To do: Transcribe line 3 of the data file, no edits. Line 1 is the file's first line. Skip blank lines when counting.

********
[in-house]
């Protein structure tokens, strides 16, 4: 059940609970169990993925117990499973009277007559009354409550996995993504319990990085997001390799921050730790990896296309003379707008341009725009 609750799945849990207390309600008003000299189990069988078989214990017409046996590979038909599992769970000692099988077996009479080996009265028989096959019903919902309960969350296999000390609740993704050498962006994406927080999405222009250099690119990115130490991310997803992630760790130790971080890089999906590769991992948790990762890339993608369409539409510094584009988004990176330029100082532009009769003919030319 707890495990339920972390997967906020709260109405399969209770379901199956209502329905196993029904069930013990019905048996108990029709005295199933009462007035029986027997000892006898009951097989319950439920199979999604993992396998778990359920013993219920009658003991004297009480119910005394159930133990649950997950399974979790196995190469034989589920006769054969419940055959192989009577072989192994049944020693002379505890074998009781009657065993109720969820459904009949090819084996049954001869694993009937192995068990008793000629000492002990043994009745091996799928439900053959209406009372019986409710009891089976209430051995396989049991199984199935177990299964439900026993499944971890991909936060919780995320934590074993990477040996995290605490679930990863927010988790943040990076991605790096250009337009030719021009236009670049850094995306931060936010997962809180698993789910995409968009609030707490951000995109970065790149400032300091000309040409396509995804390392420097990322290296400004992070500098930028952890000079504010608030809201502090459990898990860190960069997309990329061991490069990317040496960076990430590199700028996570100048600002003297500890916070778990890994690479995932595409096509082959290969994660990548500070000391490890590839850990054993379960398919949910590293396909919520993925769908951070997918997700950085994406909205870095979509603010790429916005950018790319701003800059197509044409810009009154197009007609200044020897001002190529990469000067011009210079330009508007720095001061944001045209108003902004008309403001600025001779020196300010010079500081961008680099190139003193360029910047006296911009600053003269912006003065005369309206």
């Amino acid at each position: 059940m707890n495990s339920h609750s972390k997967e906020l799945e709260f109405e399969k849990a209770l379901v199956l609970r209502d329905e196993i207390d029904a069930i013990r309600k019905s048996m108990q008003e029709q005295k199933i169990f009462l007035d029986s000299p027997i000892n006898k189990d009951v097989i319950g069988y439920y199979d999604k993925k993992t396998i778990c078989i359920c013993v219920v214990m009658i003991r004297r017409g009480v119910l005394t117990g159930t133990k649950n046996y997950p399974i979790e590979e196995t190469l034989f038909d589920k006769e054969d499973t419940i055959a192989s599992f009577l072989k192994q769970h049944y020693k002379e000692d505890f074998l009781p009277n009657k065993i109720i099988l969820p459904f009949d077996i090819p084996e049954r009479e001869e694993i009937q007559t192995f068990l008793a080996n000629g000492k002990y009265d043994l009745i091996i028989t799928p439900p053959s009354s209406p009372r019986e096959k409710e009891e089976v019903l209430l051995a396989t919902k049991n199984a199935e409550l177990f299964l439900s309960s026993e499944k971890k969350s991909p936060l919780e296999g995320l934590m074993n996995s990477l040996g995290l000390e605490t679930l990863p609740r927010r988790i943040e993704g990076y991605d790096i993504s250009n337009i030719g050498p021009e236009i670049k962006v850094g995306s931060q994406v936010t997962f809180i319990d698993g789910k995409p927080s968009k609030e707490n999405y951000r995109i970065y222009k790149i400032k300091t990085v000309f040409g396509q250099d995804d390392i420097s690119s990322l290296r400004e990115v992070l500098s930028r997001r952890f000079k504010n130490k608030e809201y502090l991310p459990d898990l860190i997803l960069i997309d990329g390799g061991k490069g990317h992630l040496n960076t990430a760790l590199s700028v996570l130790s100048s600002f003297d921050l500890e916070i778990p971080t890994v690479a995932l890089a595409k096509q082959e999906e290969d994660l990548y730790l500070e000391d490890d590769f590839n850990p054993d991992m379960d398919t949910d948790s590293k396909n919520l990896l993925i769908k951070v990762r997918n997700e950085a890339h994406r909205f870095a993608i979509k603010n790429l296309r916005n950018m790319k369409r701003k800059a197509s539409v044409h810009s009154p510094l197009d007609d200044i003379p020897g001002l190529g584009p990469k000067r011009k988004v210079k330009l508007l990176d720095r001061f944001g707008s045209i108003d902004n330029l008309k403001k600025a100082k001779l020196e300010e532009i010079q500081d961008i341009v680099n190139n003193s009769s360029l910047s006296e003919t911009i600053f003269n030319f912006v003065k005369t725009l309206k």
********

């Amino acid at each position: 059940m707890n495990s339920h609750s972390k997967e906020l799945e709260f109405e399969k849990a209770l379901v199956l609970r209502d329905e196993i207390d029904a069930i013990r309600k019905s048996m108990q008003e029709q005295k199933i169990f009462l007035d029986s000299p027997i000892n006898k189990d009951v097989i319950g069988y439920y199979d999604k993925k993992t396998i778990c078989i359920c013993v219920v214990m009658i003991r004297r017409g009480v119910l005394t117990g159930t133990k649950n046996y997950p399974i979790e590979e196995t190469l034989f038909d589920k006769e054969d499973t419940i055959a192989s599992f009577l072989k192994q769970h049944y020693k002379e000692d505890f074998l009781p009277n009657k065993i109720i099988l969820p459904f009949d077996i090819p084996e049954r009479e001869e694993i009937q007559t192995f068990l008793a080996n000629g000492k002990y009265d043994l009745i091996i028989t799928p439900p053959s009354s209406p009372r019986e096959k409710e009891e089976v019903l209430l051995a396989t919902k049991n199984a199935e409550l177990f299964l439900s309960s026993e499944k971890k969350s991909p936060l919780e296999g995320l934590m074993n996995s990477l040996g995290l000390e605490t679930l990863p609740r927010r988790i943040e993704g990076y991605d790096i993504s250009n337009i030719g050498p021009e236009i670049k962006v850094g995306s931060q994406v936010t997962f809180i319990d698993g789910k995409p927080s968009k609030e707490n999405y951000r995109i970065y222009k790149i400032k300091t990085v000309f040409g396509q250099d995804d390392i420097s690119s990322l290296r400004e990115v992070l500098s930028r997001r952890f000079k504010n130490k608030e809201y502090l991310p459990d898990l860190i997803l960069i997309d990329g390799g061991k490069g990317h992630l040496n960076t990430a760790l590199s700028v996570l130790s100048s600002f003297d921050l500890e916070i778990p971080t890994v690479a995932l890089a595409k096509q082959e999906e290969d994660l990548y730790l500070e000391d490890d590769f590839n850990p054993d991992m379960d398919t949910d948790s590293k396909n919520l990896l993925i769908k951070v990762r997918n997700e950085a890339h994406r909205f870095a993608i979509k603010n790429l296309r916005n950018m790319k369409r701003k800059a197509s539409v044409h810009s009154p510094l197009d007609d200044i003379p020897g001002l190529g584009p990469k000067r011009k988004v210079k330009l508007l990176d720095r001061f944001g707008s045209i108003d902004n330029l008309k403001k600025a100082k001779l020196e300010e532009i010079q500081d961008i341009v680099n190139n003193s009769s360029l910047s006296e003919t911009i600053f003269n030319f912006v003065k005369t725009l309206k």